The act of free-association was argued by Freud to be more helpful than anamnesis in bringing thoughts and feelings from the unconscious to the conscious mind. Essentially, through free association, the client is revealing his psyche to the therapist, and his self. So what role does Mozart play in all of this? Music has been found to influence a person’s subjective emotional state (Georgi, R.V., Gobel, M and Gebhardt, S, 2010), effects neocortical structures associated with analysis and synthesis, as well as subcortical structures associated with the processing of both negative and positive stimuli, (Georgi, R.V., Gobel, M and Gebhardt, S, 2010). This supports the idea that music significantly influences mood, and understanding of that mood.

With this in mind, by way of using Mozart throughout the therapy session, then the act of free association may become much easier for the client. By activating emotions, and essentially opening the clients psyche more so than if we were to rely solely on free association, the client may feel more in tune with themselves, and may feel more open to express themselves. It may also help the client understand why they are saying what they are saying –and may be able to “come to a realization” during free association.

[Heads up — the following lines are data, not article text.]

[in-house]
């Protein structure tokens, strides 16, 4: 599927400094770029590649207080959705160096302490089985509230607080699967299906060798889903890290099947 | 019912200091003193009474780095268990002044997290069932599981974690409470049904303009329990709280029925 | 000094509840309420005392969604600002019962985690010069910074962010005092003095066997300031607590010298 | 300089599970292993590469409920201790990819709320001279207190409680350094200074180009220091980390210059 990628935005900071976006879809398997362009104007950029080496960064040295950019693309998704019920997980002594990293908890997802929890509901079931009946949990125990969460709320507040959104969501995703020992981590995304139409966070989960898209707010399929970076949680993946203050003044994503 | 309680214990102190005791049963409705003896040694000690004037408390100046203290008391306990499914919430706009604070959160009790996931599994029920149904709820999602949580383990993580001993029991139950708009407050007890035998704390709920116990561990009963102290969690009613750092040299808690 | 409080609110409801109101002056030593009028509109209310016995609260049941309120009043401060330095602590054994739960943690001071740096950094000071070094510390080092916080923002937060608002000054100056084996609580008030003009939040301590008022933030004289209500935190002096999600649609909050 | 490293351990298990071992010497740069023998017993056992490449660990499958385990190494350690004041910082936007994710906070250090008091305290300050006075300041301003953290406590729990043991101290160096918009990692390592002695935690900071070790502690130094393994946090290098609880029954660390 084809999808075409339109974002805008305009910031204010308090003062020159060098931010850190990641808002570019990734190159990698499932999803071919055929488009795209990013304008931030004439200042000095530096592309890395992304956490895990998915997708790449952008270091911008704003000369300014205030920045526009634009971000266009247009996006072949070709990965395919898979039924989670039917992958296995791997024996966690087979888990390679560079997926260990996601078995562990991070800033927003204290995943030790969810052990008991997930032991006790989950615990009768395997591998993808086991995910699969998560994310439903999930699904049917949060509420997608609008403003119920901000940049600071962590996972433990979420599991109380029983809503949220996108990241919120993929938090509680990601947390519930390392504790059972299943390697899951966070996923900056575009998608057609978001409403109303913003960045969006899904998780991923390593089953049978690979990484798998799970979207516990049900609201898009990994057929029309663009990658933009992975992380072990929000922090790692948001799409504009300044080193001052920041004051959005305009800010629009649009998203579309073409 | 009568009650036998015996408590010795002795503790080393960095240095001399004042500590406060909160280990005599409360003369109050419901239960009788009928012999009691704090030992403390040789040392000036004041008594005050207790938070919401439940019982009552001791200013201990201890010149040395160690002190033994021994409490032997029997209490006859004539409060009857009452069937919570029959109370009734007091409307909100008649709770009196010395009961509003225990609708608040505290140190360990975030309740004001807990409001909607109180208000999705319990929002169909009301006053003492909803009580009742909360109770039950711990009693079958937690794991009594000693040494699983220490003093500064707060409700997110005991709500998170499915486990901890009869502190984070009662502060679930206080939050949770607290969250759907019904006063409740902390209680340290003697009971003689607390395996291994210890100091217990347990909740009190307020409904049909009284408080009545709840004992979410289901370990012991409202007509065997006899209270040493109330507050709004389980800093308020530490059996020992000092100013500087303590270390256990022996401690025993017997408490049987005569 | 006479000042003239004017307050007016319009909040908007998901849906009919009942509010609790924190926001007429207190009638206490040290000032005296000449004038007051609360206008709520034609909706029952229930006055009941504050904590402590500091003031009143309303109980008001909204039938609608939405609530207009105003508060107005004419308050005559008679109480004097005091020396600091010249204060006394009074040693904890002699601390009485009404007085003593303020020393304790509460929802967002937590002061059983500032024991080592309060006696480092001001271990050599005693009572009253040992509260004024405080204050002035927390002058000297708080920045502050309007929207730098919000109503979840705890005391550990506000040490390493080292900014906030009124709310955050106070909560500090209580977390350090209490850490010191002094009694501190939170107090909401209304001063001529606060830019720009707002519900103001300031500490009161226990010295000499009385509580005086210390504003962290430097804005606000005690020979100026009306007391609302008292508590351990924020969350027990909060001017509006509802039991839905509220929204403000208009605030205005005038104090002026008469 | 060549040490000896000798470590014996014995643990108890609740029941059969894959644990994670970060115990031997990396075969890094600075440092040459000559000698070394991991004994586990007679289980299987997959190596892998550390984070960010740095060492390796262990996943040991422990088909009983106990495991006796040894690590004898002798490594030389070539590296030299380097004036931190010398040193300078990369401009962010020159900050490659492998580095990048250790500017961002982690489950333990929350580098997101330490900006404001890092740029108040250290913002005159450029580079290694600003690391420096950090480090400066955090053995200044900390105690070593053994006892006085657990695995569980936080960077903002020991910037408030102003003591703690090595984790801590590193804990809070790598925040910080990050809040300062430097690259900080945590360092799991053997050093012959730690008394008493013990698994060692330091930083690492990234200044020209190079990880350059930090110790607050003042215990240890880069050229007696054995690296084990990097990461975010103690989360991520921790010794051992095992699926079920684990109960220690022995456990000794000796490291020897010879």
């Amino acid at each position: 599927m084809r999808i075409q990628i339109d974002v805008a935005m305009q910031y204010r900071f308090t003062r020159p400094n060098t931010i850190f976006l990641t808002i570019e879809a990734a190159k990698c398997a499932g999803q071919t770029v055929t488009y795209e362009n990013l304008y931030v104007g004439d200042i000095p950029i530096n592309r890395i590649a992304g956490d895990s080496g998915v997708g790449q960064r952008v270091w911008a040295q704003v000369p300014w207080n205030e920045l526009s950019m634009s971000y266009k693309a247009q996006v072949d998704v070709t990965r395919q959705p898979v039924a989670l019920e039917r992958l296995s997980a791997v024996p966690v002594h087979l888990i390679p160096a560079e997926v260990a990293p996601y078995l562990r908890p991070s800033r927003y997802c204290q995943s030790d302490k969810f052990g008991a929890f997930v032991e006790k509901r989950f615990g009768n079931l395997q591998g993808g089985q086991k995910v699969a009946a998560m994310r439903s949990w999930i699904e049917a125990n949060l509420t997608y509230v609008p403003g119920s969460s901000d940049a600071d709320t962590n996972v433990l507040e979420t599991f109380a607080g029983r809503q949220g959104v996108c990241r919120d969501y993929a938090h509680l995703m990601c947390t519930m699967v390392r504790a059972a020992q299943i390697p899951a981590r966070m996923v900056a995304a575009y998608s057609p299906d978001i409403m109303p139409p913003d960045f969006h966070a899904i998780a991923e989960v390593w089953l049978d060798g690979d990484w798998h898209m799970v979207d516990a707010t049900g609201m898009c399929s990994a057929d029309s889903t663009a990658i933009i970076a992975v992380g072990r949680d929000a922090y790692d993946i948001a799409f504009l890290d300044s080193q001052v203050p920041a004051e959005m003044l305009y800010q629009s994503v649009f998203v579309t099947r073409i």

Why Mozart in particular? As Norman Doidge points out in his most recent book “The Brain’s Way of Healing”, Mozart’s compositions provide the most continuous sounds that are “easy on the ear,” and it motivates the emotional flow of language (Doidge, N, 2015). Further, the music used in sound therapy enhances the connection between brain areas that process positive reward and the insula, which is involved in paying attention. Music rewires the “noisy” brain, which Doidge defines as an overactive brain that fires neurons senselessly and without direction (Doidge, N, 2015). By re-wiring the brain and these neuronal connections, the brain, and the mind, are quieted and cleared in such a way that enhances clarity, focus and attention. All of which are essential for recalling repressed and unconscious emotions.

Why combine Mozart with psychoanalysis, instead of having patients listen to Mozart outside of therapy? The combination will work in such a way that the client becomes much more open to their past memories and current emotional availability, so that free association will occur with more direction than before. Further, the music will allow the client to be in a more relaxed state, which is essential in free association. Although some have found it necessary to choose one type of therapy, and argue its validity and efficacy, I believe that we should incorporate and rely on more than one form of therapy for the treatment of neurotic symptoms. If music proves therapeutic for some patients, and offers a sort of lucidity, why not pair it with a proven form of therapy, such as psychoanalysis?